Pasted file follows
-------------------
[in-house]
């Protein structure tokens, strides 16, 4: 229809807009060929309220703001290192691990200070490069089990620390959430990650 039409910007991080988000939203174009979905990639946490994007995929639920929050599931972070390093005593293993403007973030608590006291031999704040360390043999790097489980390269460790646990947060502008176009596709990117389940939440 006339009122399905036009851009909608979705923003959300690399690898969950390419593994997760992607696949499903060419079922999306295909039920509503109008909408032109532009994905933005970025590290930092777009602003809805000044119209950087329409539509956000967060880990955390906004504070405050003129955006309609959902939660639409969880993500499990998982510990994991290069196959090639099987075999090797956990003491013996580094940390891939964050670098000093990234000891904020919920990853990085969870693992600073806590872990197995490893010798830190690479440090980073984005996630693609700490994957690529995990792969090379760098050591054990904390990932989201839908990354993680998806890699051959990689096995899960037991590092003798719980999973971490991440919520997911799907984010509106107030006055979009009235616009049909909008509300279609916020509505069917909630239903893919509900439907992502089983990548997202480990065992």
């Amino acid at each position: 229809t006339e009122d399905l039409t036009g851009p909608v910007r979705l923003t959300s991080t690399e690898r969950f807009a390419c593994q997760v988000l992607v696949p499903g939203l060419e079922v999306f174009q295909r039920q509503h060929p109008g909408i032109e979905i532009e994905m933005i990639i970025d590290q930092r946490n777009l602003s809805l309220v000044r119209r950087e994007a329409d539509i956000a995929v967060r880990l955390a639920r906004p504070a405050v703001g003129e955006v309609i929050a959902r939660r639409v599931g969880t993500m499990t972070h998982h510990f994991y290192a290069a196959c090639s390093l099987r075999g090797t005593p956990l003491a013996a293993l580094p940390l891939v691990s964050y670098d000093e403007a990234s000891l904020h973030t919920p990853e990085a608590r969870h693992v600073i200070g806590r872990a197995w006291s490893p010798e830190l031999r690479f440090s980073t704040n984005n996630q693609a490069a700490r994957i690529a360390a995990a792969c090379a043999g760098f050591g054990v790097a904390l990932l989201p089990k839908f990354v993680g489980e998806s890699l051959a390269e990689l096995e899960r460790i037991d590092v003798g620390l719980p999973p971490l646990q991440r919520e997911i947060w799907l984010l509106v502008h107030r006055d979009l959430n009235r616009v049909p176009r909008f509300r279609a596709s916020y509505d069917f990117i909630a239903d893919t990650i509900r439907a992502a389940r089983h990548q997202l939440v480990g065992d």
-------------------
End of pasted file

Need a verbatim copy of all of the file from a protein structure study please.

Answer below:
[in-house]
């Protein structure tokens, strides 16, 4: 229809807009060929309220703001290192691990200070490069089990620390959430990650 039409910007991080988000939203174009979905990639946490994007995929639920929050599931972070390093005593293993403007973030608590006291031999704040360390043999790097489980390269460790646990947060502008176009596709990117389940939440 006339009122399905036009851009909608979705923003959300690399690898969950390419593994997760992607696949499903060419079922999306295909039920509503109008909408032109532009994905933005970025590290930092777009602003809805000044119209950087329409539509956000967060880990955390906004504070405050003129955006309609959902939660639409969880993500499990998982510990994991290069196959090639099987075999090797956990003491013996580094940390891939964050670098000093990234000891904020919920990853990085969870693992600073806590872990197995490893010798830190690479440090980073984005996630693609700490994957690529995990792969090379760098050591054990904390990932989201839908990354993680998806890699051959990689096995899960037991590092003798719980999973971490991440919520997911799907984010509106107030006055979009009235616009049909909008509300279609916020509505069917909630239903893919509900439907992502089983990548997202480990065992």
């Amino acid at each position: 229809t006339e009122d399905l039409t036009g851009p909608v910007r979705l923003t959300s991080t690399e690898r969950f807009a390419c593994q997760v988000l992607v696949p499903g939203l060419e079922v999306f174009q295909r039920q509503h060929p109008g909408i032109e979905i532009e994905m933005i990639i970025d590290q930092r946490n777009l602003s809805l309220v000044r119209r950087e994007a329409d539509i956000a995929v967060r880990l955390a639920r906004p504070a405050v703001g003129e955006v309609i929050a959902r939660r639409v599931g969880t993500m499990t972070h998982h510990f994991y290192a290069a196959c090639s390093l099987r075999g090797t005593p956990l003491a013996a293993l580094p940390l891939v691990s964050y670098d000093e403007a990234s000891l904020h973030t919920p990853e990085a608590r969870h693992v600073i200070g806590r872990a197995w006291s490893p010798e830190l031999r690479f440090s980073t704040n984005n996630q693609a490069a700490r994957i690529a360390a995990a792969c090379a043999g760098f050591g054990v790097a904390l990932l989201p089990k839908f990354v993680g489980e998806s890699l051959a390269e990689l096995e899960r460790i037991d590092v003798g620390l719980p999973p971490l646990q991440r919520e997911i947060w799907l984010l509106v502008h107030r006055d979009l959430n009235r616009v049909p176009r909008f509300r279609a596709s916020y509505d069917f990117i909630a239903d893919t990650i509900r439907a992502a389940r089983h990548q997202l939440v480990g065992d």